New Mexico Republican Gov. Susana Martinez's third attempt to repeal a 2003 law that allows undocumented immigrants to apply for drivers licenses failed Thursday when the Democratic controlled legislature voted it down. The tea party-backed governor is trying to make good on her campaign promise to not just eliminate access to driver's licenses but also revoke licenses that have already been given to non-citizens.
HB103, the bill backed by Martinez, passed the House earlier this month but failed to make it through the Senate. An alternative Senate bill, SB235, which would have tightened residency requirements but not repealed the 2003 law, passed the Senate. Governor Martinez, however, vowed to veto that Senate bill. New Mexico and Washington are the only states that issue driver's licenses regardless of immigration status (Utah issues a driving certificate that can't be used for identification).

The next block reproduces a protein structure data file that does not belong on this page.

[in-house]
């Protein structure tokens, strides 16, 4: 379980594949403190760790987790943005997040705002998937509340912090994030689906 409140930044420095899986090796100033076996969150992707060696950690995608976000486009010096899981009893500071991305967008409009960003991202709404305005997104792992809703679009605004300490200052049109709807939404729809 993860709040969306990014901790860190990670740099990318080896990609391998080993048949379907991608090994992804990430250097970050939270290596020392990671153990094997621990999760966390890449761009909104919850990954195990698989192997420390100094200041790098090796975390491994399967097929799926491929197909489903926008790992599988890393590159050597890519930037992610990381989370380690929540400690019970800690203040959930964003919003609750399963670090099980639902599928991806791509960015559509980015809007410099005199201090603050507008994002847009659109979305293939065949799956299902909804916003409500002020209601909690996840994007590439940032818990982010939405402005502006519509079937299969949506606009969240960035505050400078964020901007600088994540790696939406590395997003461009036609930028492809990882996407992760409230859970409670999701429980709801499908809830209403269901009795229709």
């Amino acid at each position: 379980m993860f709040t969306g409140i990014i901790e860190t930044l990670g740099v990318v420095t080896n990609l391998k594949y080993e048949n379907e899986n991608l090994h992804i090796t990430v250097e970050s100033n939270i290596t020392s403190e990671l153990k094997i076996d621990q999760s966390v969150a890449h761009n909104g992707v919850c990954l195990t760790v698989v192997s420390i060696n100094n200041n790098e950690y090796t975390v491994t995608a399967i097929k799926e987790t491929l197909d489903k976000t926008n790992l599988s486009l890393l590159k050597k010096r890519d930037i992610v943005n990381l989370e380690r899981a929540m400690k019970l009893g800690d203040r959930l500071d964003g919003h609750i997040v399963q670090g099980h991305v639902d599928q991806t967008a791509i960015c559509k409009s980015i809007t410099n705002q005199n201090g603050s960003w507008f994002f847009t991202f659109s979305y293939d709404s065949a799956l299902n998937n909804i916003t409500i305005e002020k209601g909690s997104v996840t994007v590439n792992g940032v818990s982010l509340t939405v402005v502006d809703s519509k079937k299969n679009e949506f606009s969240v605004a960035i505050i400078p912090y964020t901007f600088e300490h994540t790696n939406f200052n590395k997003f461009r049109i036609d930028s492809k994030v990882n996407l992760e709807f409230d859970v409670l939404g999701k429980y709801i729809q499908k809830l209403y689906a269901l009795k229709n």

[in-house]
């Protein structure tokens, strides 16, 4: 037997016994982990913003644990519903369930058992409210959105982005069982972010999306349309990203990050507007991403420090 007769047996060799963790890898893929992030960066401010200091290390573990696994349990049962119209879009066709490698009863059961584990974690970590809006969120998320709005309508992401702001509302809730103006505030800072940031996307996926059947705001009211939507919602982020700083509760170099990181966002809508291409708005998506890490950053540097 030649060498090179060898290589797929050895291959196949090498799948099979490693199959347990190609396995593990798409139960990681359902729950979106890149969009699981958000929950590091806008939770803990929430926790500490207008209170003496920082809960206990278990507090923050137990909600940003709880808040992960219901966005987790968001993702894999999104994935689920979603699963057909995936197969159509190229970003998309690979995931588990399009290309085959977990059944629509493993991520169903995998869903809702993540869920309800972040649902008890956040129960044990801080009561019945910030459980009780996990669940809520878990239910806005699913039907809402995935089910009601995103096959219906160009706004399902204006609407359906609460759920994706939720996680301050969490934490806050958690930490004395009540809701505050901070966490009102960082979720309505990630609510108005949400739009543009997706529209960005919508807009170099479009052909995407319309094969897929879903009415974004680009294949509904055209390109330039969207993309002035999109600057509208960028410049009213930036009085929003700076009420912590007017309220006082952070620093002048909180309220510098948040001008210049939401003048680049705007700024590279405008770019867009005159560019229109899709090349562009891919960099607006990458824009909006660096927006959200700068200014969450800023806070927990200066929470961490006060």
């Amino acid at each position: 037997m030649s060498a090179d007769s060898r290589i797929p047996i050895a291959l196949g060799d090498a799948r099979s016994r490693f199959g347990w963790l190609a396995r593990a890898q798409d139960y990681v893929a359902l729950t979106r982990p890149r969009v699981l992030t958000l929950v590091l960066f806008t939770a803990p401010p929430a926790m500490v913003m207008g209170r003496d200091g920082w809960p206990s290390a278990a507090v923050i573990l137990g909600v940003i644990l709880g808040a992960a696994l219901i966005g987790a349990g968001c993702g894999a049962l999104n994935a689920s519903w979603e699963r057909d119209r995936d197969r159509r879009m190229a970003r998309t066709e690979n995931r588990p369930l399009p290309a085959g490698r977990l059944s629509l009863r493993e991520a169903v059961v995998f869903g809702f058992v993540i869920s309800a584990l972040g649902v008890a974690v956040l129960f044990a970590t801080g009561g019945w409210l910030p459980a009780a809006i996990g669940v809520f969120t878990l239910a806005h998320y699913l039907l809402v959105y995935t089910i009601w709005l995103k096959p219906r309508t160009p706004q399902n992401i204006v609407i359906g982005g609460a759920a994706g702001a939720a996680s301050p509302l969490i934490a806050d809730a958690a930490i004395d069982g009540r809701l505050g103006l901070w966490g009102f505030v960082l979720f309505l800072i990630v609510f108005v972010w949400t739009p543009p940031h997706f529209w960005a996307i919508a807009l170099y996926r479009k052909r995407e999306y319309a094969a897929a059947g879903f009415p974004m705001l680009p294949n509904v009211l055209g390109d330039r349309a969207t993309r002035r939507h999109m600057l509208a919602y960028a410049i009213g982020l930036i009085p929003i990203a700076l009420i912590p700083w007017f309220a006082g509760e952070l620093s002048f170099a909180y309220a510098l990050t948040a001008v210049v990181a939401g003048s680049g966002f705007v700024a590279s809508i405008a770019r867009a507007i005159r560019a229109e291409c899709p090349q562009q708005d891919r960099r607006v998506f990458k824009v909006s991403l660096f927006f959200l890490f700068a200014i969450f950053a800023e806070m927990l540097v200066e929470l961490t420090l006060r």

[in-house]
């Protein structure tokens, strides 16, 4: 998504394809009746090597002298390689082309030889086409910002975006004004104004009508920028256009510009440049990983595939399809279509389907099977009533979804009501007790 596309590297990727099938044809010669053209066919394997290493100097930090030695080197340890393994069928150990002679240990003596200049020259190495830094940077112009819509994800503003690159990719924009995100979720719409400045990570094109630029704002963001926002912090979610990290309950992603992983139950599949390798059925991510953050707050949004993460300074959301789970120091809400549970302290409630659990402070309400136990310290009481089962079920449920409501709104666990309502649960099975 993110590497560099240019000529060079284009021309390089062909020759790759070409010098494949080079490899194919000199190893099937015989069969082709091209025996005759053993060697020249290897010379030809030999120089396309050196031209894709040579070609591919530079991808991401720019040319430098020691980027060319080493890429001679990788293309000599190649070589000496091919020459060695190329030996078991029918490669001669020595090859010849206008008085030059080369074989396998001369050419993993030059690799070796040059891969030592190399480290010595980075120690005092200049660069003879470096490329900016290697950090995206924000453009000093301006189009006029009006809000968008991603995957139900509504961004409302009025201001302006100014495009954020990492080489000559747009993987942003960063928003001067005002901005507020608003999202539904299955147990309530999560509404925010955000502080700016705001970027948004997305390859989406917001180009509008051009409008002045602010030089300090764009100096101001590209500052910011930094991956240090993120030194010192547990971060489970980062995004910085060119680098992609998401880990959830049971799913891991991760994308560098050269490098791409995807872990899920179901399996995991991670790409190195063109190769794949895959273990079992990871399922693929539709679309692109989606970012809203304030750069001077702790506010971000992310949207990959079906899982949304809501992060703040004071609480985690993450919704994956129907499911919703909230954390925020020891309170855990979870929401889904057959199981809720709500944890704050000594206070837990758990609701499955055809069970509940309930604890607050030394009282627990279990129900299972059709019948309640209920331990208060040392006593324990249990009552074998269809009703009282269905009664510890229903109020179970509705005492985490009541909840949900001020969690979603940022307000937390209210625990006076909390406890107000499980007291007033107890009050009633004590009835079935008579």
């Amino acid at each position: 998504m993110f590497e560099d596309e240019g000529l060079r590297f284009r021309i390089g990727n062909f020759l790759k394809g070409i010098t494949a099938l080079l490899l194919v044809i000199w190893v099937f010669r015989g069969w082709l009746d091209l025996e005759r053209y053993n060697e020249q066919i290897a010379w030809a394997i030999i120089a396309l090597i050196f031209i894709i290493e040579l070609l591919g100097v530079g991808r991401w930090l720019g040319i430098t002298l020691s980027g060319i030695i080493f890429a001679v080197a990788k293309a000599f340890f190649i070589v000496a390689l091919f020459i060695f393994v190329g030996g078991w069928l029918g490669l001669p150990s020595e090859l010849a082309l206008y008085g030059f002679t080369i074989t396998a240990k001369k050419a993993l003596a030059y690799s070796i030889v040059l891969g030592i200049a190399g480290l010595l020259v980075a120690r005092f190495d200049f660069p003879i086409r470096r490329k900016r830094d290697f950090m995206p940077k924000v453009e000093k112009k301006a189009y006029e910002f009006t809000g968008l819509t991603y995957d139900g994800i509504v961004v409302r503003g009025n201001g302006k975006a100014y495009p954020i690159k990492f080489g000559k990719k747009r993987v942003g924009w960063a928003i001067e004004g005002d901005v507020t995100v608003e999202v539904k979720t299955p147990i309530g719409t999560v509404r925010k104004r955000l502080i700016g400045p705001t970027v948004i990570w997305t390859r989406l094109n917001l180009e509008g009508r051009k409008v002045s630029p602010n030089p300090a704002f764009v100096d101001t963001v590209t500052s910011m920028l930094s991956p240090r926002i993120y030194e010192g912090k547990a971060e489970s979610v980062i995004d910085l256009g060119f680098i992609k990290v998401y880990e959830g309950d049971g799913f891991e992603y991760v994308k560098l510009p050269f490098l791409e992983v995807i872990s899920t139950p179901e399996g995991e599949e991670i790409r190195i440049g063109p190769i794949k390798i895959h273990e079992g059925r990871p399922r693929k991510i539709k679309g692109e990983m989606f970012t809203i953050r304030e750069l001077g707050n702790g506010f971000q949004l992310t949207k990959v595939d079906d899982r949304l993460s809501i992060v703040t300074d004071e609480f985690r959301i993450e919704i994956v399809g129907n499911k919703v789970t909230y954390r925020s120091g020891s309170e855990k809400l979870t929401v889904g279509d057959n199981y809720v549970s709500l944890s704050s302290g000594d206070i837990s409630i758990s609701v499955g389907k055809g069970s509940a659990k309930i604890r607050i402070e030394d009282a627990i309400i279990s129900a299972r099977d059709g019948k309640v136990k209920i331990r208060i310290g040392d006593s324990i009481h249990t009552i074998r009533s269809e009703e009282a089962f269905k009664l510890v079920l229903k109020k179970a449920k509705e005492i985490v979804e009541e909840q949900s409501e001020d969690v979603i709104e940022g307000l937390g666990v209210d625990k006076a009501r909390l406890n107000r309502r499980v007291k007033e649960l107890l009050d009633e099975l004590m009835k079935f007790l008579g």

Republican Governor Susana Martinez has repeatedly tried (and failed) to repeal the state's nearly decade old driver's license law. Last year, a state district judge halted on constitutional grounds Gov. Martinez's costly campaign to "certify" the driver's licenses of foreign nationals. A spokesman for Gov. Martinez claims the current law "leads to fraud, human trafficking, organized crime and significant security concerns." Supporters of the law, however, say the current policy aids cooperation between immigrant communities and local police as well as reduces the number of unlicensed drivers.
In fact, an immigrant rights group, Somos un Pueblo Unido, recently reported that in a recent survey, 64% of New Mexicans support improving, not repealing, the current law--which is what the alternative Senate bill (SB235) sought to do. Senate bill (SB235) would have strengthened identity and residency requirements, required re-verification of documents, annual renewals, imposed fingerprint requirements and increased penalties for fraud. HB103 would have repealed the current law by requiring applicants to provide a Social Security number in order to receive a license.
Utah, Washington and New Mexico are the only states that allow residents to access driver's licenses regardless of immigration status.